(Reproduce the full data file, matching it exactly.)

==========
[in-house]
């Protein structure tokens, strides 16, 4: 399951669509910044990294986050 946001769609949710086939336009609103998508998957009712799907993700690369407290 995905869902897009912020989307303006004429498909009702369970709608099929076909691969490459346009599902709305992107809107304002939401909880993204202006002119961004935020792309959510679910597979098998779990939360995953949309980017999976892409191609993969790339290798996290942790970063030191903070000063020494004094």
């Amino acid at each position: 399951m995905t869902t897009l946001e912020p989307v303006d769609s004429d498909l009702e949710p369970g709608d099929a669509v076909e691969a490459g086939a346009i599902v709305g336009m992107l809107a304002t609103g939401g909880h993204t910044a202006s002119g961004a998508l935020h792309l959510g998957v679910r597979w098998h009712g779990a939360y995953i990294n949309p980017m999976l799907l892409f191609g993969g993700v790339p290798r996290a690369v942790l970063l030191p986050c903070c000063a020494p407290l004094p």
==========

[in-house]
């Protein structure tokens, strides 16, 4: 399951669509910044990294986050 946001769609949710086939336009609103998508998957009712799907993700690369407290 995905869902897009912020989307303006004429498909009702369970709608099929076909691969490459346009599902709305992107809107304002939401909880993204202006002119961004935020792309959510679910597979098998779990939360995953949309980017999976892409191609993969790339290798996290942790970063030191903070000063020494004094």
């Amino acid at each position: 399951m995905t869902t897009l946001e912020p989307v303006d769609s004429d498909l009702e949710p369970g709608d099929a669509v076909e691969a490459g086939a346009i599902v709305g336009m992107l809107a304002t609103g939401g909880h993204t910044a202006s002119g961004a998508l935020h792309l959510g998957v679910r597979w098998h009712g779990a939360y995953i990294n949309p980017m999976l799907l892409f191609g993969g993700v790339p290798r996290a690369v942790l970063l030191p986050c903070c000063a020494p407290l004094p």